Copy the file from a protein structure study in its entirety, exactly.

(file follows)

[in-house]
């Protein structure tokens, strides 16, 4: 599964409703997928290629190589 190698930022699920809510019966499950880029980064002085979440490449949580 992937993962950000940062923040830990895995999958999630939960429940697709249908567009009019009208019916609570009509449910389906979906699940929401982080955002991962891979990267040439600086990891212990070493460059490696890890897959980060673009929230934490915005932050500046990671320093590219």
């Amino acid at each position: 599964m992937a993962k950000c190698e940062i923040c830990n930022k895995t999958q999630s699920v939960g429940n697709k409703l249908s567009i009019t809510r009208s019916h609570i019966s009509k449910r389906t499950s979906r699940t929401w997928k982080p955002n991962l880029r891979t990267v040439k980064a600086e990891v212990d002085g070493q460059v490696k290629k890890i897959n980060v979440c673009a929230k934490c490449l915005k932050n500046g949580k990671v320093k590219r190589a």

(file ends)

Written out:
[in-house]
């Protein structure tokens, strides 16, 4: 599964409703997928290629190589 190698930022699920809510019966499950880029980064002085979440490449949580 992937993962950000940062923040830990895995999958999630939960429940697709249908567009009019009208019916609570009509449910389906979906699940929401982080955002991962891979990267040439600086990891212990070493460059490696890890897959980060673009929230934490915005932050500046990671320093590219």
């Amino acid at each position: 599964m992937a993962k950000c190698e940062i923040c830990n930022k895995t999958q999630s699920v939960g429940n697709k409703l249908s567009i009019t809510r009208s019916h609570i019966s009509k449910r389906t499950s979906r699940t929401w997928k982080p955002n991962l880029r891979t990267v040439k980064a600086e990891v212990d002085g070493q460059v490696k290629k890890i897959n980060v979440c673009a929230k934490c490449l915005k932050n500046g949580k990671v320093k590219r190589a």